I am working with a great artist John Dyer who has visited the Amazon where I grew up. We are drawing and painting the forest, all day, every day, for two weeks. The theme of our work is “Spirit of the Rainforest”. Tribal peoples have been living in harmony with the forest for thousands of years, depending on it for their food, shelter and medicines. Through our work, which will be displayed here at Eden at the end of the summer, I hope to share our message that tribal peoples are better at looking after their environment than anyone else. We are the best conservationists and guardians of the natural world.

We are also running an art competition open to children from all around the world. As so many of you sent me amazing drawings and thank you cards after I have visited your school, it made me think of you!

You can paint, draw, collage, or create in any other way that you feel connects to the spirit of the rainforest. Your art could be inspired by the rainforest paintings John and I are creating, or tribal peoples and culture, rainforest plants and foods, or rainforest animals, birds and insects. If you would like to join in and enter our competition please go to the Eden Project website:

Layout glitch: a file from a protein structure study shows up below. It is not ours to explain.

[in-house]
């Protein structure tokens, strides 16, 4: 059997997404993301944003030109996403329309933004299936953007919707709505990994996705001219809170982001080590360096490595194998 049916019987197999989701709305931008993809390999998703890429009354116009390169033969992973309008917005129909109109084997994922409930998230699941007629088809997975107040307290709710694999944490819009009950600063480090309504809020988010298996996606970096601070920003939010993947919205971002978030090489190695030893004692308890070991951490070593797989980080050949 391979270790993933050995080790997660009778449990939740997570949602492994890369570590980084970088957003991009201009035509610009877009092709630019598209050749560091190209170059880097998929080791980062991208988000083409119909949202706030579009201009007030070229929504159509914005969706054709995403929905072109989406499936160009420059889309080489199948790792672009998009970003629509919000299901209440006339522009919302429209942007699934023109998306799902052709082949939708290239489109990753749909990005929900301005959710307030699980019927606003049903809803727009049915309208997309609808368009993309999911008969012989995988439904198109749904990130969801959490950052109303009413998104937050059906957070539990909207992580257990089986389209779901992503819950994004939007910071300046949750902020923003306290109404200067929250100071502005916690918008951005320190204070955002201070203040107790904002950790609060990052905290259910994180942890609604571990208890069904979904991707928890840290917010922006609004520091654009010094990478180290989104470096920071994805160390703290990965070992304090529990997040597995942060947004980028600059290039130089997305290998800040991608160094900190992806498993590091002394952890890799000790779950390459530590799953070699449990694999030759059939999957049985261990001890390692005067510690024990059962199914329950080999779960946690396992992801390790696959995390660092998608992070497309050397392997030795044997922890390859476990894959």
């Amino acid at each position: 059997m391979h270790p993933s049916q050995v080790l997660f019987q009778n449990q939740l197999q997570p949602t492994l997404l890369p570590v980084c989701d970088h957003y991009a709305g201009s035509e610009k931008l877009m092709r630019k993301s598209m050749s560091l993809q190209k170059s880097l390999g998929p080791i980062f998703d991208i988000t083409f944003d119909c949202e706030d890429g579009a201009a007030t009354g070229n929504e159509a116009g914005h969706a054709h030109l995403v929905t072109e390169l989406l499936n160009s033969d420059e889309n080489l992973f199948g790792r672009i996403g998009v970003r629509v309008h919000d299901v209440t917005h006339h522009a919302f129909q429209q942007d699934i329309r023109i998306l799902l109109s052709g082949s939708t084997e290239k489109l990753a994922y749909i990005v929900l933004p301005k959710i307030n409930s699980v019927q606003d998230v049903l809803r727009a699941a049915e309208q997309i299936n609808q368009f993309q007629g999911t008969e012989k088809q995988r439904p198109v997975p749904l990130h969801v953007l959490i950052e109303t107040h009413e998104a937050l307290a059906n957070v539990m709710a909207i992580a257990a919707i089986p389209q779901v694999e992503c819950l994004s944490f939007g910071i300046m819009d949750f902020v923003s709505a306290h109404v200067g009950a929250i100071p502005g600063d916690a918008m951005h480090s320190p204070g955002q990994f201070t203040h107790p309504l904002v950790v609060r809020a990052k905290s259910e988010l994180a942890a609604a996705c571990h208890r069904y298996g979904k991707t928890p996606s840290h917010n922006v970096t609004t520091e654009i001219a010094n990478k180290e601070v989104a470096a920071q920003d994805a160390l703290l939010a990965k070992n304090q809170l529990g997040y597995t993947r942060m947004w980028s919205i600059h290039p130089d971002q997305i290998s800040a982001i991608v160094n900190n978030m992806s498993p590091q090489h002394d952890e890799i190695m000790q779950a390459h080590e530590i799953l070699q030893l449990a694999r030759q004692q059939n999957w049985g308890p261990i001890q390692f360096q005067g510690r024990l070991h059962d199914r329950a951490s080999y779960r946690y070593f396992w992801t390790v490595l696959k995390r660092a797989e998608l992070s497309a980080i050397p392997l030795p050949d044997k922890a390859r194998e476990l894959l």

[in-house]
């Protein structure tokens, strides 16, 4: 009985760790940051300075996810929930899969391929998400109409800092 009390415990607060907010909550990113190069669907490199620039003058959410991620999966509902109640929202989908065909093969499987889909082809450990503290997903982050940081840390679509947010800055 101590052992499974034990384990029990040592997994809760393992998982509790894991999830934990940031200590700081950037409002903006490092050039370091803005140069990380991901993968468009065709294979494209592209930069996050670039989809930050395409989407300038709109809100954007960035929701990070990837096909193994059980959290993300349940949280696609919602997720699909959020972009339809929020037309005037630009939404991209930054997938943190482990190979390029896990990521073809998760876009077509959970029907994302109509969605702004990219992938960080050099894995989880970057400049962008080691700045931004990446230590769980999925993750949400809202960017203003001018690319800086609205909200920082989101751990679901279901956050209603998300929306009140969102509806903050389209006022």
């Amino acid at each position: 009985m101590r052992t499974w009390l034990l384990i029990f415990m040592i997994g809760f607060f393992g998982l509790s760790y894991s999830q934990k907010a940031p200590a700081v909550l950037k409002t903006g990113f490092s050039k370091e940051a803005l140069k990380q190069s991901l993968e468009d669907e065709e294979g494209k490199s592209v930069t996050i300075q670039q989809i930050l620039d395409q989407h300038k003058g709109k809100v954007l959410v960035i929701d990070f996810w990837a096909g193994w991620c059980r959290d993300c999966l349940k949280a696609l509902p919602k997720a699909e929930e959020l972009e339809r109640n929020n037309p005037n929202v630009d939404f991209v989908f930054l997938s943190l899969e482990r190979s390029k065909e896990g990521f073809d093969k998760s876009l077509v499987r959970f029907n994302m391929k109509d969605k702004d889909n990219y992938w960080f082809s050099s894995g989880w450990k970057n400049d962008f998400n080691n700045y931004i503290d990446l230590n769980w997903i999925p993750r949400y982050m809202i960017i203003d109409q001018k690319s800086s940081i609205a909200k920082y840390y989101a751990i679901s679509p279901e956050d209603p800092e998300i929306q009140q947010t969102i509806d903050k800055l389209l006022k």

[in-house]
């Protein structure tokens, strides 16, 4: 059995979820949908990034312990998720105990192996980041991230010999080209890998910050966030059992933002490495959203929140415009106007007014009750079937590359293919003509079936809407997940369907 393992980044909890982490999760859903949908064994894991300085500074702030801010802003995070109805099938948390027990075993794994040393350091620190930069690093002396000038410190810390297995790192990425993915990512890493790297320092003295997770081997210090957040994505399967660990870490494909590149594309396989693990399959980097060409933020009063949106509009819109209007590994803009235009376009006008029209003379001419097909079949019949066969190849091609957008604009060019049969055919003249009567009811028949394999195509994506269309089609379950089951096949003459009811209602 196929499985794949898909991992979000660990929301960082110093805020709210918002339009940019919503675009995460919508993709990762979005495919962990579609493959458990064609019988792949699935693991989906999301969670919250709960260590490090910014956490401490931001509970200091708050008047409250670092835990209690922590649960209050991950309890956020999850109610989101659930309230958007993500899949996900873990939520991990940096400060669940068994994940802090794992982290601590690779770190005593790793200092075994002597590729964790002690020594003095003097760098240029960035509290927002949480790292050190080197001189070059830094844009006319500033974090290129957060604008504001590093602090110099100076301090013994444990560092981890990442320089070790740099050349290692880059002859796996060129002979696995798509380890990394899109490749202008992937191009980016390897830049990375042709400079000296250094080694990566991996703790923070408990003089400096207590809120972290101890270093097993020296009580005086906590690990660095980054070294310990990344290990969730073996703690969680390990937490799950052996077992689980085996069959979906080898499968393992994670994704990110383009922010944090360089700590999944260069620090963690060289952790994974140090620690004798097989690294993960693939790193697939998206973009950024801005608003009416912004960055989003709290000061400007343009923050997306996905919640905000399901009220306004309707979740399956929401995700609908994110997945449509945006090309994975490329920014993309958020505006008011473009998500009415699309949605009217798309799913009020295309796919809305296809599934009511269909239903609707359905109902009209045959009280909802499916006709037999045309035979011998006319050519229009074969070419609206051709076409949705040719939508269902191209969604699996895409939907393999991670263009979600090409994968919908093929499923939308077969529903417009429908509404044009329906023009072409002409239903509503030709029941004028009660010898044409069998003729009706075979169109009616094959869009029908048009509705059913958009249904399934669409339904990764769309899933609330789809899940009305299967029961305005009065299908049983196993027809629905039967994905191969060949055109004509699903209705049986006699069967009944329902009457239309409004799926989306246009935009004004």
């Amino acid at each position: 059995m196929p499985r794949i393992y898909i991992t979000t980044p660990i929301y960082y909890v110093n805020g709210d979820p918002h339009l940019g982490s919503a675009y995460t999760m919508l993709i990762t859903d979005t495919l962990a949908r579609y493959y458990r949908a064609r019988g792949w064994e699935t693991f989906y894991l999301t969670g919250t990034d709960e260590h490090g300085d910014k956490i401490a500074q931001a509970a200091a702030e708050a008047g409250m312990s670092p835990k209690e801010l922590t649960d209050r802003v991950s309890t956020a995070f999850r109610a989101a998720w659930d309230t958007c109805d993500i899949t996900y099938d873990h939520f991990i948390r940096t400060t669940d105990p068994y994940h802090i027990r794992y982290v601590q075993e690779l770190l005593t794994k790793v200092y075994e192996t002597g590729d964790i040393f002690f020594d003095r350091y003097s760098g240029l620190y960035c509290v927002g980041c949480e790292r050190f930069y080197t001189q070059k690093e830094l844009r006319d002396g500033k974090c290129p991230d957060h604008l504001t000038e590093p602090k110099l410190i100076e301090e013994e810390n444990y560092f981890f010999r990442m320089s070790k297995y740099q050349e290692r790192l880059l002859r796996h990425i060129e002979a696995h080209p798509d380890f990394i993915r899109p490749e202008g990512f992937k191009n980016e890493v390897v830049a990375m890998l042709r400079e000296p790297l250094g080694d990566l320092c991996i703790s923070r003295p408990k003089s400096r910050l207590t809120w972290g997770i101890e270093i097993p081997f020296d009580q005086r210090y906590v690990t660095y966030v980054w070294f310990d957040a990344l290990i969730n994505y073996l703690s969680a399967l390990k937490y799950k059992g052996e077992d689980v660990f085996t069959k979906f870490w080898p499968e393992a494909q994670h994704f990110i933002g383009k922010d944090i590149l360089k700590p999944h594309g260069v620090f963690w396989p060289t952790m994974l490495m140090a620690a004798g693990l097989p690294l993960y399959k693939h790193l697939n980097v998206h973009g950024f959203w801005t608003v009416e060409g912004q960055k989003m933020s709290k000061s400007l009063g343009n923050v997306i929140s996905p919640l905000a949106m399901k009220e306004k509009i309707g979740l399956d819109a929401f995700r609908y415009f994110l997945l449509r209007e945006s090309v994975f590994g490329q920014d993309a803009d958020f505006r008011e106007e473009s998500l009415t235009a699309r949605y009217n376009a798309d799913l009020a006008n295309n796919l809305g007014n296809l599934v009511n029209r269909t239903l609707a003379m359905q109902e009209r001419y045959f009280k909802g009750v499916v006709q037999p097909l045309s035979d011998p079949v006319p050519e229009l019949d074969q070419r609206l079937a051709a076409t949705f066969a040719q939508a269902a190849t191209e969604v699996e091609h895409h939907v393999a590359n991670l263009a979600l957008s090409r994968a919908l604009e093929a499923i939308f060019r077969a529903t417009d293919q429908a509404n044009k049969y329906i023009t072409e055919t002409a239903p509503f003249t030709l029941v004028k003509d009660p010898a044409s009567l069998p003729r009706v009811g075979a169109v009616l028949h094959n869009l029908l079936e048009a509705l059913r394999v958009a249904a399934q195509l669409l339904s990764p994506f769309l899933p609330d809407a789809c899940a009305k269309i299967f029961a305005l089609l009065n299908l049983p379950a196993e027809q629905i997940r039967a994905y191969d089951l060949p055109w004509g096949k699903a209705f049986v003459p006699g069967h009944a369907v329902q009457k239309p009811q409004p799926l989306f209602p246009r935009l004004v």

http://www.edenproject.com/visit/whats-on/spirit-of-the-rainforest-artist-residency-and-art-competition

The deadline is the 30 September 2015. I very much look forward to seeing your artwork. Good luck and have fun!

Your friend,

Nixiwaka Yawanawá

London Marathon – I did it for tribal peoples!

IMG_0022

I would like to thank you for the support I received throughout the marathon. I have to admit that the event was one of the best experiences I’ve had so far in my life.  And one of the toughest physically! My legs were so sore after the marathon, I had to walk like a crab to get up and down the stairs!! I was so moved by the amazing people who ran the marathon. I felt we were one family, in our pain and desire to help wonderful charities. I thank all my sponsors who gave generously to my cause – the cause of peace, of life, of nature.